Oakland, CA - A California state court jury awarded $12 million on Wednesday to a woman alleging she contracted mesothelioma from asbestos supposedly present in Johnson & Johnson’s and Colgate-Palmolive’s cosmetic talc products, marking the end of the first talc powder trial involving the two companies.
The verdict came after a week of deliberations, during which the jury indicated on multiple occasions it faced a likely deadlock. While the panel did award plaintiff Patricia Schmitz compensatory damages, they declined to award punitive damages, a decision Schmitz’s attorney indicated he would challenge in post-trial motions.
Jurors assigned J&J and Colgate each 40% responsibility for Schmitz’s illness. The other 20% was assigned to Avon Products Inc., which was not a party in the case. Schmitz, 61, testified that she used cosmetic talc products throughout her life including J&J’s Baby Powder, Colgate’s Cashmere Bouquet and Avon’s Night Magic.
Both companies plan to appeal the verdict.
The full trial was webcast and recorded gavel-to-gavel by Courtroom View Network and is available to subscribers, along with numerous other talc and asbestos trials throughout the country, as part of CVN’s online trial video library.
Schmitz’s attorney, Joseph D. Satterley of Kazan McClain Satterley & Greenwood, said in an email the retired teacher hopes the verdict will lead to the removal of all talc from baby powder products.
“The jury saw through all the smoke and mirrors from the defense attorneys,” Satterley said. “Both J&J and Colgate have known their products included asbestos but failed to warn consumers for decades.”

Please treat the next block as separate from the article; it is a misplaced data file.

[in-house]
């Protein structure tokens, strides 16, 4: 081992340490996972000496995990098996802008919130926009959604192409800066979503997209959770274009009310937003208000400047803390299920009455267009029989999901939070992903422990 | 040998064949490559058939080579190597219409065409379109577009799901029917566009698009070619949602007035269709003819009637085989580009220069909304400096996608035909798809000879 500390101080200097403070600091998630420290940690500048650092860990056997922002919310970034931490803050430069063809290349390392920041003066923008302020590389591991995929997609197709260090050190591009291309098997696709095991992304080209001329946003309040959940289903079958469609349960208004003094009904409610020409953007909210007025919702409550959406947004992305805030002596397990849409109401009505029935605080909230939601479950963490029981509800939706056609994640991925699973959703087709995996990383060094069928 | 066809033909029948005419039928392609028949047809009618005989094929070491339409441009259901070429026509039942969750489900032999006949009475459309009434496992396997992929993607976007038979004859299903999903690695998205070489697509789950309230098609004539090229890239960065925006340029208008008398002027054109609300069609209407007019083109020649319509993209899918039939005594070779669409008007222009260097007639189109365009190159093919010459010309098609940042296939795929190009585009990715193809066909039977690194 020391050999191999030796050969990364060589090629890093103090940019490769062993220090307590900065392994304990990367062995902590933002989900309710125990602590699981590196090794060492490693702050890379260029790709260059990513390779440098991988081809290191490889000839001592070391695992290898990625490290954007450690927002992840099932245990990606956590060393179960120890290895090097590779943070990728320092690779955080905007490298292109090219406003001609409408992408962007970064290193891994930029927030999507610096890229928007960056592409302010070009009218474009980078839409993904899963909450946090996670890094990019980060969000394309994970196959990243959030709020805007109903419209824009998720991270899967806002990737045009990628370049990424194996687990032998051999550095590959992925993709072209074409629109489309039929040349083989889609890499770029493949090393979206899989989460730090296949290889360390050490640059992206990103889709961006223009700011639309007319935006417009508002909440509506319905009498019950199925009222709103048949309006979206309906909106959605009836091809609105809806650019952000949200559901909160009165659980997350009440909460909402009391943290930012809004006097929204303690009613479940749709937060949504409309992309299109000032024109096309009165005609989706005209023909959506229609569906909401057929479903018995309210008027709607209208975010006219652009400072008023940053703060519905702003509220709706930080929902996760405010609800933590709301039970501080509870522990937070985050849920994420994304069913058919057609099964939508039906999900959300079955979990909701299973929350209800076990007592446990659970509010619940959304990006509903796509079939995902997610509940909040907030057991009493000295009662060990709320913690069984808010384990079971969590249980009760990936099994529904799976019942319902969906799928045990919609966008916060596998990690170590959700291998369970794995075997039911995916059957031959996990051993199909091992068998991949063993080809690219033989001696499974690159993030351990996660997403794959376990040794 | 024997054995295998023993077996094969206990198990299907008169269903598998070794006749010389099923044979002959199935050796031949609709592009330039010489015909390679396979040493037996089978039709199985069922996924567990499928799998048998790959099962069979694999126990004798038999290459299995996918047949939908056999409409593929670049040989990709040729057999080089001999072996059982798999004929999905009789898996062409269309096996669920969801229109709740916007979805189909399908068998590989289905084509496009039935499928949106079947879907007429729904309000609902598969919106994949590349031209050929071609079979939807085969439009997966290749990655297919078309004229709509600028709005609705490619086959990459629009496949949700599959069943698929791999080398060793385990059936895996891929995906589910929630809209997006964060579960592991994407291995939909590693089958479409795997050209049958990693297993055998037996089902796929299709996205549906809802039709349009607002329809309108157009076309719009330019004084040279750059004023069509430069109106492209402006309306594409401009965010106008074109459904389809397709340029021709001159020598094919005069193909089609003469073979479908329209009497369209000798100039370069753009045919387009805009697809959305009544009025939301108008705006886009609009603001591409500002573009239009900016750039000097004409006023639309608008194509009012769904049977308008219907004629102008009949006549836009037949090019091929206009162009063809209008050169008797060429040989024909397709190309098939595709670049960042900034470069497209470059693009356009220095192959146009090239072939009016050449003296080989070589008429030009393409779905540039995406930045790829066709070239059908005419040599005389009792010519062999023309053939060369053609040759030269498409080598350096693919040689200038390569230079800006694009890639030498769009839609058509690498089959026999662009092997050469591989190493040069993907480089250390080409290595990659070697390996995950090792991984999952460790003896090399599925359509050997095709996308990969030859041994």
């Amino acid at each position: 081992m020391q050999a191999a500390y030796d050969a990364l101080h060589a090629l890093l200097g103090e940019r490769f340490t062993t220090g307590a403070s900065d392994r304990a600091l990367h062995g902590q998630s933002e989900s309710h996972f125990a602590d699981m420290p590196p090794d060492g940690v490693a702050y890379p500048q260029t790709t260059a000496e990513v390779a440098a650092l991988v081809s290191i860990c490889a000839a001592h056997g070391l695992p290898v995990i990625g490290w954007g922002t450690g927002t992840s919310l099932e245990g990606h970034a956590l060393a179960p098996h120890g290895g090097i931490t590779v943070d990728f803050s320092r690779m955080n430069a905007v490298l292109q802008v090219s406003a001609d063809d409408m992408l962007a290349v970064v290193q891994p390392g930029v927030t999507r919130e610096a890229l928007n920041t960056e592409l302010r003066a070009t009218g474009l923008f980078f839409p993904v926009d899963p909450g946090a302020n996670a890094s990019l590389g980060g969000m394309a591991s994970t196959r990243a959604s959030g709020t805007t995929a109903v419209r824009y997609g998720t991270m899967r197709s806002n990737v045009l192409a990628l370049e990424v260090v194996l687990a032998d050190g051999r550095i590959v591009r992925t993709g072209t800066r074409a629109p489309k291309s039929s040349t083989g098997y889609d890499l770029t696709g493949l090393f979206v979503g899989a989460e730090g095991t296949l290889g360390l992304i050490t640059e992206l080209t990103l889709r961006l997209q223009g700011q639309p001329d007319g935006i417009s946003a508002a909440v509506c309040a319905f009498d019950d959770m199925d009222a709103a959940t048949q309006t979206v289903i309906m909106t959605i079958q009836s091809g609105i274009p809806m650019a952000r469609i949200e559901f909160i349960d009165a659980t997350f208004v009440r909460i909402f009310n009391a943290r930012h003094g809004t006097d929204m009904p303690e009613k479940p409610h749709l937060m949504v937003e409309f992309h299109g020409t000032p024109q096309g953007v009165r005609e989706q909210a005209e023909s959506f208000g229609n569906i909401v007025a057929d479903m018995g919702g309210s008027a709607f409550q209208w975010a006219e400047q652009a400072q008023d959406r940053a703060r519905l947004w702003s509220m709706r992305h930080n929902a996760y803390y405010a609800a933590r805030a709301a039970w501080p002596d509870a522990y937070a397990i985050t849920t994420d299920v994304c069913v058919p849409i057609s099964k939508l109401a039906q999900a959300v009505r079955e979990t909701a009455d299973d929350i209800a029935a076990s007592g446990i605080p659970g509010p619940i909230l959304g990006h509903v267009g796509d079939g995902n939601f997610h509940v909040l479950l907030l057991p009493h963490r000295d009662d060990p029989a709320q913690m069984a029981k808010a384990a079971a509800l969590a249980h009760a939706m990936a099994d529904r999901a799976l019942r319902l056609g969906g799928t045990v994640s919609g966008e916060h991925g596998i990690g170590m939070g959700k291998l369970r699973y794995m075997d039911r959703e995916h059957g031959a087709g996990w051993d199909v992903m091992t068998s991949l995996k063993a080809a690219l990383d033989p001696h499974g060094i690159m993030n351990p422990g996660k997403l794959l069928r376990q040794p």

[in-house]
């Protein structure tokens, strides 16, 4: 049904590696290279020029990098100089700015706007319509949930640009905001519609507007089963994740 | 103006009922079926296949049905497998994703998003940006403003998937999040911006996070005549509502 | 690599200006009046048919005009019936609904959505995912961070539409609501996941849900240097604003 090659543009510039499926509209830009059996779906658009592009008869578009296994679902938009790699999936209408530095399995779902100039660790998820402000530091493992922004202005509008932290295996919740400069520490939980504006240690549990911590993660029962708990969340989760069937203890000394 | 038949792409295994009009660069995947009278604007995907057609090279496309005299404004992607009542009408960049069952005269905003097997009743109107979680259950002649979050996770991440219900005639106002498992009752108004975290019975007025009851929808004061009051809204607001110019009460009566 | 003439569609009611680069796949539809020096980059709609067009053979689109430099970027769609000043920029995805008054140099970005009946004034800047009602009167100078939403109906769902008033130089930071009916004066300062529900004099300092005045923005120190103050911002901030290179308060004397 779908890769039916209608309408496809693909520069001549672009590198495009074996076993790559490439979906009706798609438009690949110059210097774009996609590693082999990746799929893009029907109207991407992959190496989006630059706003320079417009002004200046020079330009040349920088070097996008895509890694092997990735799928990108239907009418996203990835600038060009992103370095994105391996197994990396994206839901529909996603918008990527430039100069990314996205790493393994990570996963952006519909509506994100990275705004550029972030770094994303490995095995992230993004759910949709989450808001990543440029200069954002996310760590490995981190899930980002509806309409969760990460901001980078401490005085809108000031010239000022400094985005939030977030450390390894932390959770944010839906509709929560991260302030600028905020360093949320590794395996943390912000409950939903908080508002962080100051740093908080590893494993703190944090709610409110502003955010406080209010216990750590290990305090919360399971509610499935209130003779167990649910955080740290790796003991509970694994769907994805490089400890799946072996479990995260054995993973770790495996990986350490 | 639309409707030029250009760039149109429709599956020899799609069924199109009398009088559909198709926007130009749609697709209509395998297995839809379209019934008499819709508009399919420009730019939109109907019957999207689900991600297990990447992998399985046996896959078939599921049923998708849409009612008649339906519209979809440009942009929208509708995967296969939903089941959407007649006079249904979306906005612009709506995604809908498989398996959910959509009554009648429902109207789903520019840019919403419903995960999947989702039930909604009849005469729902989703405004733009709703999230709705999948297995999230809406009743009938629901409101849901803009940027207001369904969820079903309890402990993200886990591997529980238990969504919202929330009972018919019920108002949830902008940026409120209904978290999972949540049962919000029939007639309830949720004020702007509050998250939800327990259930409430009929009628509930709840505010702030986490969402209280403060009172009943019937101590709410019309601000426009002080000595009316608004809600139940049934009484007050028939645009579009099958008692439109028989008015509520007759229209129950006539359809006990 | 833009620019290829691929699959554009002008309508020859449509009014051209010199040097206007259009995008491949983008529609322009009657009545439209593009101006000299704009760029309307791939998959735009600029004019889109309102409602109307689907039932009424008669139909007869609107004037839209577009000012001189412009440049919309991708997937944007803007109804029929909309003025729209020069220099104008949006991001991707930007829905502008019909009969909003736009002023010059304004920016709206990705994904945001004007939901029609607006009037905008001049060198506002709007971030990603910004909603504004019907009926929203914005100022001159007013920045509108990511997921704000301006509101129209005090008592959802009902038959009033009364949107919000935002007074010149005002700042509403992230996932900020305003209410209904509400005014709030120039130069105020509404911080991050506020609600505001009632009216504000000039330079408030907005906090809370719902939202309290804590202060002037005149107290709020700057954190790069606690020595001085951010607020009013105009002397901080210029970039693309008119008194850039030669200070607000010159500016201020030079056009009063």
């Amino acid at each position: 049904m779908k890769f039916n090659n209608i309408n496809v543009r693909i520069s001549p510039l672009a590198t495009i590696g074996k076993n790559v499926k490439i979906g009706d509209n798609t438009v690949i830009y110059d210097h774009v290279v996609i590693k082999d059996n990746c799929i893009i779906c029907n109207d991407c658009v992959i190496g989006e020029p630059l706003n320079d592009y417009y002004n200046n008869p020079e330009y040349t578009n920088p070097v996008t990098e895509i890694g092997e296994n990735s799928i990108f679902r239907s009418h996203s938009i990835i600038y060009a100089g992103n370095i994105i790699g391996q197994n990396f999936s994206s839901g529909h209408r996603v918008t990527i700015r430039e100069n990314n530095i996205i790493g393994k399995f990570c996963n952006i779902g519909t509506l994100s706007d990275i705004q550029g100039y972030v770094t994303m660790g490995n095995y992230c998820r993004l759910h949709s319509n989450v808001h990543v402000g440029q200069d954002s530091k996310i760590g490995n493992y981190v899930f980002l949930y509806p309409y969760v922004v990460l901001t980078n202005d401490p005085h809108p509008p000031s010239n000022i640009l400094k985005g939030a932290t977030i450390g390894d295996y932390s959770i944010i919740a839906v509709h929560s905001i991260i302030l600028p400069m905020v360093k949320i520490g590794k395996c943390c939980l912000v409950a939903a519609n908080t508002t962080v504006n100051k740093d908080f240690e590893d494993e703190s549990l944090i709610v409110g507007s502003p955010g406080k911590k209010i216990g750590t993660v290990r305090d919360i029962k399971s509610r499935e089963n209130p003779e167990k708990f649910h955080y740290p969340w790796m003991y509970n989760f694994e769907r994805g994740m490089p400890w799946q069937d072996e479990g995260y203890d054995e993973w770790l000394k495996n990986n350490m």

Wednesday’s verdict marks the third consecutive verdict Satterley and his firm notched in cosmetic talc trials involving J&J. Last year Satterley landed a $117 million verdict in the first talc case to go to trial in J&J’s home state of New Jersey, and earlier this year he landed a $29.5 million verdict in the only other J&J talc case to go to trial in Alameda County, California. This case was the firm’s first trial involving Colgate.
J&J spokesperson Kim Montagnino told CVN the company would appeal the verdict, which it has done following each of its trial losses to date in talc cases, with some verdicts already successfully thrown out. Both J&J and Colgate vigorously deny their talc products ever contained asbestos and accuse plaintiffs of relying on faulty science funded by plaintiff attorneys.
“We will pursue an appeal because Johnson’s Baby Powder does not contain asbestos or cause cancer, as supported by decades of independent clinical evidence,” Montagnino said. “There were serious procedural and evidentiary errors in the proceeding that required us to move for mistrial on multiple occasions and we believe provide strong grounds for appeal.”
Colgate spokesperson Thomas DiPiazza echoed Montagnino’s statement, citing “significant legal and evidentiary errors.”
“Most notably, the testimony of Colgate’s corporate representative was limited so that the jury was not allowed to hear live and complete evidence about Colgate’s extensive and state of the art talc testing program that was recognized by the FDA,” DiPiazza said.
Johnson & Johnson was represented at trial by a team from King & Spalding LLP, with Colgate represented by Foley & Mansfield and Barnes & Thornburg LLP.
The trial took place before Alameda County Superior Court Judge Frank Roesch, who denied requests from the defendants at the start of the trial to bar news cameras from covering the proceedings.
The companies raised similar objections in nearly all talc trials the news media has sought to film, however those objections have been largely overruled and the majority of cosmetic talc trials to date have been subject to video coverage by Courtroom View Network.
The case is captioned Patricia Schmitz v. Johnson & Johnson, et al, case number RG18923615 in Alameda County Superior Court.
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